Johnson & Johnson (NYSE:JNJ) must pay $7 million in punitive damages on top of $5.5 million in compensatory damages it was ordered to pay yesterday in the 1st of a series of pelvic mesh lawsuits.
Jurors took 2 hours of deliberation before they reached the $7 million figure, according to Law360.com.
Johnson & Johnson and its Ethicon division said they will appeal the verdict in the trial, brought against it by Patricia Hammons over her inability to have sex after being implanted with the company’s pelvic mesh.
“We believe the evidence showed Ethicon’s Prolift pelvic organ prolapse repair kit was properly designed; Ethicon acted appropriately and responsibly in the research, development and marketing of the product; and Prolift was not the cause of the plaintiff’s continuing medical problems. We have always made patient safety a top priority and will continue to do so,” Ethicon communications director said according to Law360.com.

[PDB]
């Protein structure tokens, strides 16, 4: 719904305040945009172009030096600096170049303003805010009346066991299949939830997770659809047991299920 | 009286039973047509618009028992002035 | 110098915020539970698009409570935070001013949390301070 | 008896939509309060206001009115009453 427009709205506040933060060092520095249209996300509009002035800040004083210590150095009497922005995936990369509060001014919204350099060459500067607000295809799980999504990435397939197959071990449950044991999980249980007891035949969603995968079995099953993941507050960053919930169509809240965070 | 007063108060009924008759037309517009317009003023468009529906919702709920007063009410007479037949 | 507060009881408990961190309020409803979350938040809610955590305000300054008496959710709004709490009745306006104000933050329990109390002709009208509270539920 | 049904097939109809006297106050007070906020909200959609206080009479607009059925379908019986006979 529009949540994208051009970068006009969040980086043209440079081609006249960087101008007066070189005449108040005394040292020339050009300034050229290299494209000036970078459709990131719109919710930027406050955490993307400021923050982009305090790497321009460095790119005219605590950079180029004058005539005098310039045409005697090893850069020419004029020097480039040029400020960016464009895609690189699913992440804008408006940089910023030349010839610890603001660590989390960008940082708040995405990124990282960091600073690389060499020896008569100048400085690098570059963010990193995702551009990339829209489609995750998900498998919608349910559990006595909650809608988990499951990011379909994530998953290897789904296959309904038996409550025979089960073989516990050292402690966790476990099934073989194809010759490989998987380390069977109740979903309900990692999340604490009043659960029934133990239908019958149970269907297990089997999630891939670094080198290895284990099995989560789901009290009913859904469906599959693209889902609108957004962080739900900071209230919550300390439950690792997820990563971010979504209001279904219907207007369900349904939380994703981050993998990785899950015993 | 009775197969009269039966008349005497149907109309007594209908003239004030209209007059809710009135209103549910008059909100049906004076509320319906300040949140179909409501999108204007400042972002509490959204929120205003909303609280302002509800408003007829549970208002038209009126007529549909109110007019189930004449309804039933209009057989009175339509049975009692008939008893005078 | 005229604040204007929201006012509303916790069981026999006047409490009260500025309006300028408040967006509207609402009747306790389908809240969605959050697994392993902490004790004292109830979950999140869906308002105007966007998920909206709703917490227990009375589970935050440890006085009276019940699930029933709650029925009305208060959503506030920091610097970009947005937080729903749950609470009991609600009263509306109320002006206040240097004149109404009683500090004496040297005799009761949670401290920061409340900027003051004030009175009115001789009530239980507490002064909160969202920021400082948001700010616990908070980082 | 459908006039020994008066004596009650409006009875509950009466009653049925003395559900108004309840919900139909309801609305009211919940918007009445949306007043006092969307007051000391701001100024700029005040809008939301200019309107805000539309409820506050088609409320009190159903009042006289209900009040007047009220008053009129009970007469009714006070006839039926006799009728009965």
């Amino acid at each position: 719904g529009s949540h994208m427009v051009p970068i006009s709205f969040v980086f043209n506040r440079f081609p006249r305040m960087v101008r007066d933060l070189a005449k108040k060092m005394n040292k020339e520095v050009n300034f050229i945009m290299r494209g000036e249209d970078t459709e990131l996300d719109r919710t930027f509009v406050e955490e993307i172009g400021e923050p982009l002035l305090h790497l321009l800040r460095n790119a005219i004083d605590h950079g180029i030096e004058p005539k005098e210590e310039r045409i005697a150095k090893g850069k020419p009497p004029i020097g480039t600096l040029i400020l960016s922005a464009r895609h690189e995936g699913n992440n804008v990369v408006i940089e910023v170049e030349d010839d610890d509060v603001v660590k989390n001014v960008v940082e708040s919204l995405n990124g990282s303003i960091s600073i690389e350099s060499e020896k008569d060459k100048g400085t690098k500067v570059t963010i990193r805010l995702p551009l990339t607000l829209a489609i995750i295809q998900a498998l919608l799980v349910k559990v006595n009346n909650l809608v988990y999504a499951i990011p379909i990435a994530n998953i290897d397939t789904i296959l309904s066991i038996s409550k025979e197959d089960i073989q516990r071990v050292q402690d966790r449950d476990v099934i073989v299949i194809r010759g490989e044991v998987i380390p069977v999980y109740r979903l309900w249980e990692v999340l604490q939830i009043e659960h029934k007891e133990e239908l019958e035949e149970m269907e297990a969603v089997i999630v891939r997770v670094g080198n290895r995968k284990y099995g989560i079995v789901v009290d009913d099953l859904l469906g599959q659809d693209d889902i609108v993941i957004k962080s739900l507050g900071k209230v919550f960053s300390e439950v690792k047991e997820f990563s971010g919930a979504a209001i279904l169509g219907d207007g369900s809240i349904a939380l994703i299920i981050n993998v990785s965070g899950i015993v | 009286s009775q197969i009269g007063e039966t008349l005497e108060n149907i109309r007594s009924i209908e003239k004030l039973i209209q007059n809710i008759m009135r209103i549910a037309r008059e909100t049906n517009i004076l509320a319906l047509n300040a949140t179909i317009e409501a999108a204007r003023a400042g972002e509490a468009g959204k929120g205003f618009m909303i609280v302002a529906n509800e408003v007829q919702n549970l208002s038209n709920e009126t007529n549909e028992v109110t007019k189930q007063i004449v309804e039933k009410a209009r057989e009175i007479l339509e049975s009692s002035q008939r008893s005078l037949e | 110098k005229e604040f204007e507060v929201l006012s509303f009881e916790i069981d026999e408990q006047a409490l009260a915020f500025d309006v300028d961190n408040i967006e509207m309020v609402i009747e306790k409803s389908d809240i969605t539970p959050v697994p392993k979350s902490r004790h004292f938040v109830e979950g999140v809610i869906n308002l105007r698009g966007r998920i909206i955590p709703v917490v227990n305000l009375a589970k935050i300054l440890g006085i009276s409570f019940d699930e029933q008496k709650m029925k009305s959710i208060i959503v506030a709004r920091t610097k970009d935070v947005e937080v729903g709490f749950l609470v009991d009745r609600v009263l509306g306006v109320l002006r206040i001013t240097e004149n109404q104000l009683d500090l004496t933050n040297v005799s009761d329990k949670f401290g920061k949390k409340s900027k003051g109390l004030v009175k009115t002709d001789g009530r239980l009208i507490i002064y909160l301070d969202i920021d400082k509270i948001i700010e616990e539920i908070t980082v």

A total of 10 of 12 jurors agreed the company failed to warn the implanting surgeon of risks associated with the product and found J&J to be negligent in their design of the implant which resulted in Hammons inability to have sex.
The pelvic mesh makers will have to challenge more than 860 product liability lawsuits on a case-by-case basis, a Pennsylvania state judge ruled in 2014 in a growing mass tort action in Philadelphia.
Judge Arnold New, director of the Complex Litigation Center at the Philadelphia Court of Common Pleas, on Sept. 2 dismissed joint motions by J&J subsidiary Ethicon, Boston Scientific, C.R. Bard (NYSE:BCR) and Endo Health Solutions (NSDQ:ENDP) unit American Medical Systems Holdings to toss all of the lawsuits en masse, according to court documents.
The defendants had argued that Pennsylvania law bars the bulk of the claims lodge in a master complaint covering some 863 product liability lawsuits filed with the Philly court.
“The preliminary objections are overruled without prejudice to raise as a choice-of-law issue via summary judgment on a case-by-case basis,” New wrote, according to court documents.
Earlier in 2014 New dismissed a 5th defendant, Secant Medical, from the mass tort. Keystone State law shields Secant from the lawsuits because the company only made a component of the larger companies’ transvaginal mesh products, New wrote.
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